I have traveled to San Francisco many times since I was a child. My uncle (and mentor) has been here since his long-haired hippy days on the Haight in the 70′s. My last trip here in ’06 brought me to his new digs in the Mission far from the encroachment of commercialization that iconic neighborhoods like the Haight (and the E. Village for that matter) have been sullied by. The Mission was still an identifiably Hispanic, primarily Mexican neighborhood. In four short years Uncle George went from slumming it in a marginal neighborhood to being in the center of a cultural integration of old and new.
The Mission is now, like the Lower East Side has become…home to the young foodie movement. The abundance of young professionals buying and renting prime pieces of real estate has lured restaurateurs to open establishments that play to the tastes of this new wine and cheese demographic. I attempted to get a table at Beretta on Valencia on Monday night and was shocked to see the place brimming with life, people waiting for tables at 9:00pm. The same was true at Flour and Water on Harrison on Wednesday. I didn’t have to wander too far to find Heirloom. Matt Straus, formerly the wine director at Wilshire Restaurant in Santa Monica opened Heirloom in a formerly dark space on the corner of Folsom and 21st.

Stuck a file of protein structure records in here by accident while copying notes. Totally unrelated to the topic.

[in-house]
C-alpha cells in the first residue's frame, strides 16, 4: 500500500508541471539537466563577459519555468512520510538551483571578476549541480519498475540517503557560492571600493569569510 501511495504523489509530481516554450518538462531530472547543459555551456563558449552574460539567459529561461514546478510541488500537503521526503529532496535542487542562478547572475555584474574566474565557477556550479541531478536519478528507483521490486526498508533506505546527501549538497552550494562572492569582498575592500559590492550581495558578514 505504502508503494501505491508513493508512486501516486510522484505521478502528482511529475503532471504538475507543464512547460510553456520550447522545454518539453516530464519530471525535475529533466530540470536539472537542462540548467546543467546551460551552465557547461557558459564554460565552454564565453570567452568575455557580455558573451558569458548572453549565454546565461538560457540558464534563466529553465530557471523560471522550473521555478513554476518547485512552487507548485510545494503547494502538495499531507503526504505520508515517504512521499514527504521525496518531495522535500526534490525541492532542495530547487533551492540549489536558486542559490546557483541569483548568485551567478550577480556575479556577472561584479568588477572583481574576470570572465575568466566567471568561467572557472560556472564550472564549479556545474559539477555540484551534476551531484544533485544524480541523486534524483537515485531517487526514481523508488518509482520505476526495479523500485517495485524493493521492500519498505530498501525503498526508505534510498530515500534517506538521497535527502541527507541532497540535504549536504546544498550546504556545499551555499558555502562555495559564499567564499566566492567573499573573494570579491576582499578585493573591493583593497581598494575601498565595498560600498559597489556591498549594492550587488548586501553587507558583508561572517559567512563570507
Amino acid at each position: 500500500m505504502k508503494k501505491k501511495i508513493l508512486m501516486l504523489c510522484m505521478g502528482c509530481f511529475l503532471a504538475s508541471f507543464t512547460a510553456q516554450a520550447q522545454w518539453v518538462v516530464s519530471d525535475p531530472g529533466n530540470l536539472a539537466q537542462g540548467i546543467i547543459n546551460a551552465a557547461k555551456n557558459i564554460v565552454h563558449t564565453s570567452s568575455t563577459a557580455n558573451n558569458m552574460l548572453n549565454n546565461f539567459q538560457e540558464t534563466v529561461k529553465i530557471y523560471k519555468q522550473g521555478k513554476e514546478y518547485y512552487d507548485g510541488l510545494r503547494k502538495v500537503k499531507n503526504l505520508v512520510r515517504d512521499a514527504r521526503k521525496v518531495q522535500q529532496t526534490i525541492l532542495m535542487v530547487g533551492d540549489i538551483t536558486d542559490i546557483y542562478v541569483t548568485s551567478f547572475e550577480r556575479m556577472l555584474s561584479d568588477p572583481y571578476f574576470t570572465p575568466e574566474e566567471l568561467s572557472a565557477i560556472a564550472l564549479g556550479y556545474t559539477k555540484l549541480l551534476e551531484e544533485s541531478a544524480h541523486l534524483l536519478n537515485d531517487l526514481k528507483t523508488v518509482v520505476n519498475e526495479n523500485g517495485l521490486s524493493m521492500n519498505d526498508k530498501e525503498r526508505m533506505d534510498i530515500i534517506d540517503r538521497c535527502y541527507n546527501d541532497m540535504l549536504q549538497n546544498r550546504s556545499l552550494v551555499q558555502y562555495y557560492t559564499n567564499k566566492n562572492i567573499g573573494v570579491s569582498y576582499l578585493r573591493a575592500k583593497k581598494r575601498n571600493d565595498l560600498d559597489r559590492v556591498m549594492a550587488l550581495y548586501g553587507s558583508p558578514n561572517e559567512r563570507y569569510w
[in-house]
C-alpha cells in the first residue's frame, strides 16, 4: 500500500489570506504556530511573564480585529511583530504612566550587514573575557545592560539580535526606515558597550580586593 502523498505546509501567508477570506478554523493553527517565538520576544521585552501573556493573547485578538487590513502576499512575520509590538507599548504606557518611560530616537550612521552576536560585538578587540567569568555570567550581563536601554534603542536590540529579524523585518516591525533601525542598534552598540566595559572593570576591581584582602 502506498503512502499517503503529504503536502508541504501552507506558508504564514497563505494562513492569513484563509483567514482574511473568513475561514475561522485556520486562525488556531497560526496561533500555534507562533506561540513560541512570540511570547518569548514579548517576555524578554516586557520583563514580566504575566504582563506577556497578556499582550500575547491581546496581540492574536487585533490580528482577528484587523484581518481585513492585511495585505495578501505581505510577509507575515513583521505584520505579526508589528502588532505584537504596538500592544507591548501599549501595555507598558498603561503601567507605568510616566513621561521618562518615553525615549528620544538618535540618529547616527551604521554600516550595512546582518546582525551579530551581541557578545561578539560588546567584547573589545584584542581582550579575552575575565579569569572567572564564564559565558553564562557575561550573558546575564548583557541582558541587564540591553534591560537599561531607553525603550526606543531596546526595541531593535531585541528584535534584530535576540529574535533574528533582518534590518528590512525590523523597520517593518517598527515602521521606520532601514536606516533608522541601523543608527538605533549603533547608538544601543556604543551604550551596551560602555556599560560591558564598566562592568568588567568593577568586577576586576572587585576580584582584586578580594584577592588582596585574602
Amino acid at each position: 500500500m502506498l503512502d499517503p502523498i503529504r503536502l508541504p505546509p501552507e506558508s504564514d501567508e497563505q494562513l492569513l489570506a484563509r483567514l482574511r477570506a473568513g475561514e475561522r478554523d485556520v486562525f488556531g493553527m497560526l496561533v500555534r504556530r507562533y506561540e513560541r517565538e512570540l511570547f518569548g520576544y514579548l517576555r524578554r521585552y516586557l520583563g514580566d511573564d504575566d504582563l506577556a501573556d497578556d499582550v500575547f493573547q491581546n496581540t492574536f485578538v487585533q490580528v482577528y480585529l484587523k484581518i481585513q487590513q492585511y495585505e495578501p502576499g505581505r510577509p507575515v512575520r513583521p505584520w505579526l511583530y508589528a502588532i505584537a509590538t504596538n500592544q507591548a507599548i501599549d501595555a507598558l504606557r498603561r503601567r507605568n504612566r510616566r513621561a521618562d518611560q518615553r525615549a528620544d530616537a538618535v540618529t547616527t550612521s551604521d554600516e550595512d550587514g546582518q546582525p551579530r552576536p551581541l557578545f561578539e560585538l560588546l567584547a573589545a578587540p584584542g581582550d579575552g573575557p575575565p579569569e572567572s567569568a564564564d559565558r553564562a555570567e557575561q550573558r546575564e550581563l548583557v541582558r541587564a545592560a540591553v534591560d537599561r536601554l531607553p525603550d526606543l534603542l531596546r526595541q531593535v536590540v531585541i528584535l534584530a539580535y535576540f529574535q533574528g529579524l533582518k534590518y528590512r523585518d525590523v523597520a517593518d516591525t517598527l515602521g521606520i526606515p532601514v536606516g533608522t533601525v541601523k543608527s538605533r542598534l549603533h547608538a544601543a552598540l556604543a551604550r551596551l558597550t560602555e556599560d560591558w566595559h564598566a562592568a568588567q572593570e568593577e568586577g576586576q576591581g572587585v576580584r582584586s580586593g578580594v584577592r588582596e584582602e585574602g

At Heirloom the sparse menu was put together with careful and thoughtful combinations like the complex yet satisfying pasta dish both George and I ordered (although his variation was meatless). It was a fresh orrechiette with rapini, cannellini beans, cubed, roasted poblano chilis, English peas, bacon and sweet Italian sausage. Just as it’s ingredients suggested it was a successful marriage of European and California cuisines and the fact that it worked both with and without the meat hammered home that point.
I also began with a simple mushroom and bacon tart that I paired with a glass of Rioja that was earmarked on the prix fixe menu for the evening’s steak special. The gift of being able to select affordable, excellent wines to highlight the menu was obviously a strength at Heirloom.
The room was airy and light and I commented that the energy and the feel of the restaurant and it’s menu reminded me of Prune in NY. We sat at a large communal table that I was not really happy about at first but they were spacious enough to accommodate diners and their conversations in a comfortable way.
I have found no incentive to leave the Mission on this trip to my second favorite city in the world. Phil’z “One Cup at a Time” coffee, where I sit and write this has provided me enough of a caffeine jolt (and one damn good breakfast burrito) to continue my exploration of the food scene here on my last day. I will battle the raindrops and head out to see what other gems I can find today.